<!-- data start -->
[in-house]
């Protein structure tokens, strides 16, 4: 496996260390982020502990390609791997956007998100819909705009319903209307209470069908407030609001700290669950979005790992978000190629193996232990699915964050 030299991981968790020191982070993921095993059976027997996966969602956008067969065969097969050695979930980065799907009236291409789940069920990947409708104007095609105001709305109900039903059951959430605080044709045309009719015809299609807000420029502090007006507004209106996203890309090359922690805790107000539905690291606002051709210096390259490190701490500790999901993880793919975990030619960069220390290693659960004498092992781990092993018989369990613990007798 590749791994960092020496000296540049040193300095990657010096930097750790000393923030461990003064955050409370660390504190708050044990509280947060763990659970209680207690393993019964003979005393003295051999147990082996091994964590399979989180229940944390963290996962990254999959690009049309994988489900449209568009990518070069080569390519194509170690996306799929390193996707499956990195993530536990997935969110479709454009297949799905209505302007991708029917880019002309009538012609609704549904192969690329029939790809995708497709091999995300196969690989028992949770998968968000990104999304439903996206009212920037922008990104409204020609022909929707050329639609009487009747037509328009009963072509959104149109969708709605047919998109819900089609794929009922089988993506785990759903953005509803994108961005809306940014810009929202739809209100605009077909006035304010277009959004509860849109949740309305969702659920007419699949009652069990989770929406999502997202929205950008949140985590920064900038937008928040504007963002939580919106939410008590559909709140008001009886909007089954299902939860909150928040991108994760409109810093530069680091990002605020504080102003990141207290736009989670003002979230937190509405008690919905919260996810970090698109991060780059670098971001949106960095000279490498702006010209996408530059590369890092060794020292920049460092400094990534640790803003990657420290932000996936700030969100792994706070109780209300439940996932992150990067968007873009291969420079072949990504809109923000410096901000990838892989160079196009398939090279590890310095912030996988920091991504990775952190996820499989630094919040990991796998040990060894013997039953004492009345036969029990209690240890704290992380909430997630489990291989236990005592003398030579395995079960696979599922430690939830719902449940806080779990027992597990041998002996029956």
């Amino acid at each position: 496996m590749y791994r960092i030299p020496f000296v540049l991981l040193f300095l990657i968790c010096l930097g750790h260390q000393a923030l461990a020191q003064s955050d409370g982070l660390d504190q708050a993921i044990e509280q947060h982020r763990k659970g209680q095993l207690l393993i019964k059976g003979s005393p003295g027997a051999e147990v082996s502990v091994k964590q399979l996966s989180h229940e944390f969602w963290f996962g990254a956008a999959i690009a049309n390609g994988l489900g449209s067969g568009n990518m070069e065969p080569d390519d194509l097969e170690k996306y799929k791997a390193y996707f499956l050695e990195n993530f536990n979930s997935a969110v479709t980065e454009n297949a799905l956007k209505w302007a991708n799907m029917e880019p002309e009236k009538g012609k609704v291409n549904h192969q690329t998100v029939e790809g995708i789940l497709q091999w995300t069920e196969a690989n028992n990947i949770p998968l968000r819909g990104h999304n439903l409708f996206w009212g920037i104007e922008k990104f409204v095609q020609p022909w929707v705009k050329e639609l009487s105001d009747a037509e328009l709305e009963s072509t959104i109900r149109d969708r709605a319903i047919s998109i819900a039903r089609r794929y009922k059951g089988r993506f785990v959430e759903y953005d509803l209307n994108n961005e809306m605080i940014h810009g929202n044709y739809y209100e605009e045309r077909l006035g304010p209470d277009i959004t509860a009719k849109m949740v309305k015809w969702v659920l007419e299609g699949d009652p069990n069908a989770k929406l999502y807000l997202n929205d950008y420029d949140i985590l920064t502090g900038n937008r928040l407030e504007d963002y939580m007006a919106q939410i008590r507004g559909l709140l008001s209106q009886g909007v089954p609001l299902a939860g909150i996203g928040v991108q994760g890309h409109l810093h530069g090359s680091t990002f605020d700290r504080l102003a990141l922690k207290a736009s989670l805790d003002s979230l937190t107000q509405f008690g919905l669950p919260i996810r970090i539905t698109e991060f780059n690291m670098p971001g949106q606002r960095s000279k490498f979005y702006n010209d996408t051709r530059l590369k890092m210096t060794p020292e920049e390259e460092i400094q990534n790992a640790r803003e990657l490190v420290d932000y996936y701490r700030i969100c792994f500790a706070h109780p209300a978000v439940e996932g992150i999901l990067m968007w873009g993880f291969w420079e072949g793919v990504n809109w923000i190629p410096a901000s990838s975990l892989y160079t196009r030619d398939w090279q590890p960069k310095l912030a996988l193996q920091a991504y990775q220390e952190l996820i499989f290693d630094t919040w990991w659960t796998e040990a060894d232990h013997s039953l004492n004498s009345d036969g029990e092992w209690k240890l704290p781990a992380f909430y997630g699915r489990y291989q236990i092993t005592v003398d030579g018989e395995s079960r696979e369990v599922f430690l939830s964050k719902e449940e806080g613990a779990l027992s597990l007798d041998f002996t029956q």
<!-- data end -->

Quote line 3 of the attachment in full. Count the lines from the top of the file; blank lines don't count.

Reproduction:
């Amino acid at each position: 496996m590749y791994r960092i030299p020496f000296v540049l991981l040193f300095l990657i968790c010096l930097g750790h260390q000393a923030l461990a020191q003064s955050d409370g982070l660390d504190q708050a993921i044990e509280q947060h982020r763990k659970g209680q095993l207690l393993i019964k059976g003979s005393p003295g027997a051999e147990v082996s502990v091994k964590q399979l996966s989180h229940e944390f969602w963290f996962g990254a956008a999959i690009a049309n390609g994988l489900g449209s067969g568009n990518m070069e065969p080569d390519d194509l097969e170690k996306y799929k791997a390193y996707f499956l050695e990195n993530f536990n979930s997935a969110v479709t980065e454009n297949a799905l956007k209505w302007a991708n799907m029917e880019p002309e009236k009538g012609k609704v291409n549904h192969q690329t998100v029939e790809g995708i789940l497709q091999w995300t069920e196969a690989n028992n990947i949770p998968l968000r819909g990104h999304n439903l409708f996206w009212g920037i104007e922008k990104f409204v095609q020609p022909w929707v705009k050329e639609l009487s105001d009747a037509e328009l709305e009963s072509t959104i109900r149109d969708r709605a319903i047919s998109i819900a039903r089609r794929y009922k059951g089988r993506f785990v959430e759903y953005d509803l209307n994108n961005e809306m605080i940014h810009g929202n044709y739809y209100e605009e045309r077909l006035g304010p209470d277009i959004t509860a009719k849109m949740v309305k015809w969702v659920l007419e299609g699949d009652p069990n069908a989770k929406l999502y807000l997202n929205d950008y420029d949140i985590l920064t502090g900038n937008r928040l407030e504007d963002y939580m007006a919106q939410i008590r507004g559909l709140l008001s209106q009886g909007v089954p609001l299902a939860g909150i996203g928040v991108q994760g890309h409109l810093h530069g090359s680091t990002f605020d700290r504080l102003a990141l922690k207290a736009s989670l805790d003002s979230l937190t107000q509405f008690g919905l669950p919260i996810r970090i539905t698109e991060f780059n690291m670098p971001g949106q606002r960095s000279k490498f979005y702006n010209d996408t051709r530059l590369k890092m210096t060794p020292e920049e390259e460092i400094q990534n790992a640790r803003e990657l490190v420290d932000y996936y701490r700030i969100c792994f500790a706070h109780p209300a978000v439940e996932g992150i999901l990067m968007w873009g993880f291969w420079e072949g793919v990504n809109w923000i190629p410096a901000s990838s975990l892989y160079t196009r030619d398939w090279q590890p960069k310095l912030a996988l193996q920091a991504y990775q220390e952190l996820i499989f290693d630094t919040w990991w659960t796998e040990a060894d232990h013997s039953l004492n004498s009345d036969g029990e092992w209690k240890l704290p781990a992380f909430y997630g699915r489990y291989q236990i092993t005592v003398d030579g018989e395995s079960r696979e369990v599922f430690l939830s964050k719902e449940e806080g613990a779990l027992s597990l007798d041998f002996t029956q």